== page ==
The Spirit also tells us, “Look to the whole”. The whole, not the part. The Spirit does not mould isolated individuals, but shapes us into a Church in the wide variety of our charisms, into a unity that is never uniformity. The Paraclete affirms the primacy of the whole. There, in the whole, in the community, the Spirit prefers to work and to bring newness. Let us look at the apostles. They were all quite different. They included, for example, Matthew, a tax collector who collaborated with the Romans, and Simon called the zealot, who fought them. They had contrary political ideas, different visions of the world. Yet once they received the Spirit, they learned to give primacy not to their human viewpoints but to the “whole” that is God’s plan. The Paraclete impels us to unity, to concord, to the harmony of diversity. He makes us see ourselves as parts of the same body, brothers and sisters of one another. Let us look to the whole! The enemy wants diversity to become opposition and so he makes them become ideologies. Say no to ideologies, yes to the whole.

The third advice of the Spirit is, “Put God before yourself”. This is the decisive step in the spiritual life, which is not the sum of our own merits and achievements, but a humble openness to God. The Spirit affirms the primacy of grace. Only by emptying ourselves, do we leave room for the Lord; only by giving ourselves to him, do we find ourselves; only by becoming poor in spirit, do we become rich in the Holy Spirit. This is also true of the Church. We save no one, not even ourselves, by our own efforts. If we give priority to our own projects, our structures, our plans for reform, we will be concerned only about effectiveness, efficiency, we will think only in horizontal terms and, as a result, we will bear no fruit. An “-ism” is an ideology that divides and separates. The Church is human, but it is not merely a human organization, it is the temple of the Holy Spirit. Jesus brought the fire of the Spirit to the earth and the Church is reformed by the anointing of grace, the gratuity of the anointing of grace, the power of prayer, the joy of mission and the disarming beauty of poverty. Let us put God in first place!

Holy Spirit, Paraclete Spirit, comfort our hearts. Make us missionaries of your comfort, paracletes of your mercy before the world. Our Advocate, sweet counsellor of the soul, make us witnesses of the “today” of God, prophets of unity for the Church and humanity, and apostles grounded in your grace, which creates and renews all things. Amen.






Pope Francis General Audience 19.05.21

Prayer - Distractions, time of barrenness, sloth

Prayer
Excerpt below, for the full transcript click on the picture link above

In this catechesis we refer to the lived experience of prayer, trying to show some very common difficulties, which must be identified and overcome. Praying is not easy: many difficulties present themselves in prayer. It is necessary to know them, recognise them and overcome them.

The first problem that emerges to those who pray is distraction. You start to pray and then your mind wanders, it wanders all over the place; your heart is here, your mind is there… distraction from prayer. Prayer often co-exists with distraction. Indeed, the human mind finds it hard to dwell for long on a single thought. We all experience this constant whirlwind of images and illusions in perpetual motion, which accompanies us even during sleep. And we all know that it is not good to follow this inclination to disorder.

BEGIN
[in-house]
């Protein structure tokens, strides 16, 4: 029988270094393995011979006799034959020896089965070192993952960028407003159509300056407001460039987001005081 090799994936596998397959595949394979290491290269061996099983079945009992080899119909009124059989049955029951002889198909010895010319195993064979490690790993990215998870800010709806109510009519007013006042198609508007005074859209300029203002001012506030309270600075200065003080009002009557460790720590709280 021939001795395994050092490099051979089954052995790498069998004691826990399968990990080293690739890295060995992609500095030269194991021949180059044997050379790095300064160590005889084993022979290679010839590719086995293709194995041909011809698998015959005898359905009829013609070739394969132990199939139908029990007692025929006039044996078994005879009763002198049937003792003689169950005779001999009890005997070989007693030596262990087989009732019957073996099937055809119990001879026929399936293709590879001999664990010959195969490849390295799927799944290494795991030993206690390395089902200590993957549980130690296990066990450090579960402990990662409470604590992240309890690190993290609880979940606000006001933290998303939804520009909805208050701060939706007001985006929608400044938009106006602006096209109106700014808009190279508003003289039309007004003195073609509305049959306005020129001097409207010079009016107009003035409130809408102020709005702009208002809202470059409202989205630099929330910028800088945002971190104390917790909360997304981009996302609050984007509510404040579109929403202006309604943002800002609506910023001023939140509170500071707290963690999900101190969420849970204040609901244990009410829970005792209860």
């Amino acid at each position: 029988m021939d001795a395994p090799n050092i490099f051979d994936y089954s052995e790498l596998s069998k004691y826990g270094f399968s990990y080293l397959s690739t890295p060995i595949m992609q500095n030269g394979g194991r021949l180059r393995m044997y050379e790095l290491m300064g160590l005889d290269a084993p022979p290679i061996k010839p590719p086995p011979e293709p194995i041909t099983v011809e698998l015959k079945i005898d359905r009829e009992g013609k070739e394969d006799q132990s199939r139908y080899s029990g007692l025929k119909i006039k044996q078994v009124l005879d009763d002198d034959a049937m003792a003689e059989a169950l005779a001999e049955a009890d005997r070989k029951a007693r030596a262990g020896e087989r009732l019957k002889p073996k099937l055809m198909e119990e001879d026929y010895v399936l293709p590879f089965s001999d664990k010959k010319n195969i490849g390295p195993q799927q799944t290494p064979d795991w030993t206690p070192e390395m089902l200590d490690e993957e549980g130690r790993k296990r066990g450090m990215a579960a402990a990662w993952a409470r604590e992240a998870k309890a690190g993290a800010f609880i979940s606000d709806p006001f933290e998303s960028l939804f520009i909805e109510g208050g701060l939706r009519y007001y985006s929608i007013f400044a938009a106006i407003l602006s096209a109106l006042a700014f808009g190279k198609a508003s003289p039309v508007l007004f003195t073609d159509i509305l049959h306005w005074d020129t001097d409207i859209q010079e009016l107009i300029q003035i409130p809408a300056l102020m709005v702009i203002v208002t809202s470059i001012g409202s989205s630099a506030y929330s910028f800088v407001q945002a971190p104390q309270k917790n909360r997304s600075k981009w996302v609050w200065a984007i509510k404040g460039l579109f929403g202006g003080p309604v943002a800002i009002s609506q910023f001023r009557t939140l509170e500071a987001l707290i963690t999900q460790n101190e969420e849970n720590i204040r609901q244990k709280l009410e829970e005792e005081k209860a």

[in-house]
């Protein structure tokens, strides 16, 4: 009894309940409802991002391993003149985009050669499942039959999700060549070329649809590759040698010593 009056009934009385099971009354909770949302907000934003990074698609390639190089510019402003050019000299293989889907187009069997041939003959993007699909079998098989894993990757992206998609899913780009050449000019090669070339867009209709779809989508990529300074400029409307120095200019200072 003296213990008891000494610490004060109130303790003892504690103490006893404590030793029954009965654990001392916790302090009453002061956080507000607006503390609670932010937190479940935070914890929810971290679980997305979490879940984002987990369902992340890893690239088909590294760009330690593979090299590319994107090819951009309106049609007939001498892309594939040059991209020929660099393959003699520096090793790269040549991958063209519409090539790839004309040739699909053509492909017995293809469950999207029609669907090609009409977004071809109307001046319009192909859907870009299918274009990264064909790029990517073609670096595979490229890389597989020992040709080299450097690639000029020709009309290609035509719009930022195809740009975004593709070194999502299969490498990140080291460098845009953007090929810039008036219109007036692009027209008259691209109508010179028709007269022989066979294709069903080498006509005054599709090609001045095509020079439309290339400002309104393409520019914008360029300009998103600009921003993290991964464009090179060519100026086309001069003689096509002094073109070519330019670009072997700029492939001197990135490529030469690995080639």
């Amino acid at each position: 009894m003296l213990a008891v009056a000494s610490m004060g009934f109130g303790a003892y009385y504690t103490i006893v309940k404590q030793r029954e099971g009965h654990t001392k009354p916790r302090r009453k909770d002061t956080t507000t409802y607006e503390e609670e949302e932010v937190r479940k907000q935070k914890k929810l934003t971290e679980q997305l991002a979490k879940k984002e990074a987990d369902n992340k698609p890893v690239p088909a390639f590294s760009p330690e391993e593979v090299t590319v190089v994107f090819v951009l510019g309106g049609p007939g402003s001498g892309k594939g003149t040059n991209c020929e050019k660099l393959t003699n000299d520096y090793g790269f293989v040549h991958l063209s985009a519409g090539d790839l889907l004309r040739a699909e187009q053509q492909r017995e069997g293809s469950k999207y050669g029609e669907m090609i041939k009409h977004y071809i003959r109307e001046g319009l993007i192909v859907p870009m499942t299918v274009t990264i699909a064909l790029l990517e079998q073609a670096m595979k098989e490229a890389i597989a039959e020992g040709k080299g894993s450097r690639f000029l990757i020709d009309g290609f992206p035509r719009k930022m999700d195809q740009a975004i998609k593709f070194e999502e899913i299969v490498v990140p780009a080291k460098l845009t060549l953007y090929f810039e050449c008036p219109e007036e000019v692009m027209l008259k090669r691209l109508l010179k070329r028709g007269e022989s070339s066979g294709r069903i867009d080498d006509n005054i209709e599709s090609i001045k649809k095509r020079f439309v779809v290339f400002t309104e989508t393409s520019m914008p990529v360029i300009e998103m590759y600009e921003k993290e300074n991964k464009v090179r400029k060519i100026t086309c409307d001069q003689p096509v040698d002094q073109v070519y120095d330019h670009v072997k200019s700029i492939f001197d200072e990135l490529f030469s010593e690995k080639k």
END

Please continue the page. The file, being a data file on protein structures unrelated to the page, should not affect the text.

The battle to achieve and maintain concentration does not relate only to prayer. If one does not attain a sufficient level of concentration one cannot study profitably, nor can one work well. 

Distractions are not guilty, but they must be fought. In the heritage of our faith there is a virtue that is often forgotten, but which is so present in the Gospel. It is called “vigilance”. In a moment that we do not know, the voice of our Lord will resound: on that day, blessed will be those servants whom He will find industrious, still focused on what really matters. The imagination wanders, it wanders and wanders.  We must stop it and cage it, with attention.

The time of barrenness warrants a different discourse.  Barrenness makes us think of Good Friday, at night, and Holy Saturday, all the day: Jesus is not there, He is in the tomb; Jesus is dead, we are alone.  Very often we are “down”, or rather, we don’t have feelings, we don’t have consolation, we are unable. They are those grey days … and there are so many of them in life! But the danger is having a grey heart: when this “feeling down” reaches the heart and it sickens. This is terrible: one cannot pray, one cannot feel consolation with a grey heart! Or, one cannot emerge from spiritual barrenness with a grey heart. The heart must be open and luminous, so that the light of the Lord can enter. And if it does not enter, wait for it, with hope. But do not close it up in greyness.

Then, a different thing is sloth, another flaw, another vice, which is a real temptation against prayer and, more generally, against the Christian life. Sloth is “a form of depression due to lax ascetically practice, decreasing vigilance, carelessness of heart”. It is one of the seven “deadly sins” because, fuelled by conceit, it can lead to the death of the soul.